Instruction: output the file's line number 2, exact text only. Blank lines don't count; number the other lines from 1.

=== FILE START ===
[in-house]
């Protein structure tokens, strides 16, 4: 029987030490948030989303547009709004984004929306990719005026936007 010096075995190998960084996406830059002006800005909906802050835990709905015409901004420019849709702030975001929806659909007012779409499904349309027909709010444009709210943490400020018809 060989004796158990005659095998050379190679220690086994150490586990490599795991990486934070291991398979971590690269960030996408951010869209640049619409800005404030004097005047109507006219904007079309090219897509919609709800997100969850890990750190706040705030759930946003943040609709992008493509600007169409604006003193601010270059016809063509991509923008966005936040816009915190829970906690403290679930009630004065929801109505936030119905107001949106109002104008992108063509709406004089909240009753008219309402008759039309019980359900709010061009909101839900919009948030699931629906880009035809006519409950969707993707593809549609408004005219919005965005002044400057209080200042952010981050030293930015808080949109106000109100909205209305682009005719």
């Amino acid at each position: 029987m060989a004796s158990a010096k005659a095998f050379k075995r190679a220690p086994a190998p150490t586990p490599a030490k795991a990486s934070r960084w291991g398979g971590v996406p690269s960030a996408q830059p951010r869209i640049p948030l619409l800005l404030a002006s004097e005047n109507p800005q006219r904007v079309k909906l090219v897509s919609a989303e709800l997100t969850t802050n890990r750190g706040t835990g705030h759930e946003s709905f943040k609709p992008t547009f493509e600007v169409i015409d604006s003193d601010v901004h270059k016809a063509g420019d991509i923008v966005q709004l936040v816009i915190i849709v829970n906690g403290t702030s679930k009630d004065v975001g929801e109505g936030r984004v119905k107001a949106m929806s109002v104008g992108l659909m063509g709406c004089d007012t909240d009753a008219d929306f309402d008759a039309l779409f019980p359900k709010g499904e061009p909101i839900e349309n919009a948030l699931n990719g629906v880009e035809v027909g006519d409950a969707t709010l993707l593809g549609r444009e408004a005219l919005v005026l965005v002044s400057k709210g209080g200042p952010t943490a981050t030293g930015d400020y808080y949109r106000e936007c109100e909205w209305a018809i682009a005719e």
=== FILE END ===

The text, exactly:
């Protein structure tokens, strides 16, 4: 029987030490948030989303547009709004984004929306990719005026936007 010096075995190998960084996406830059002006800005909906802050835990709905015409901004420019849709702030975001929806659909007012779409499904349309027909709010444009709210943490400020018809 060989004796158990005659095998050379190679220690086994150490586990490599795991990486934070291991398979971590690269960030996408951010869209640049619409800005404030004097005047109507006219904007079309090219897509919609709800997100969850890990750190706040705030759930946003943040609709992008493509600007169409604006003193601010270059016809063509991509923008966005936040816009915190829970906690403290679930009630004065929801109505936030119905107001949106109002104008992108063509709406004089909240009753008219309402008759039309019980359900709010061009909101839900919009948030699931629906880009035809006519409950969707993707593809549609408004005219919005965005002044400057209080200042952010981050030293930015808080949109106000109100909205209305682009005719």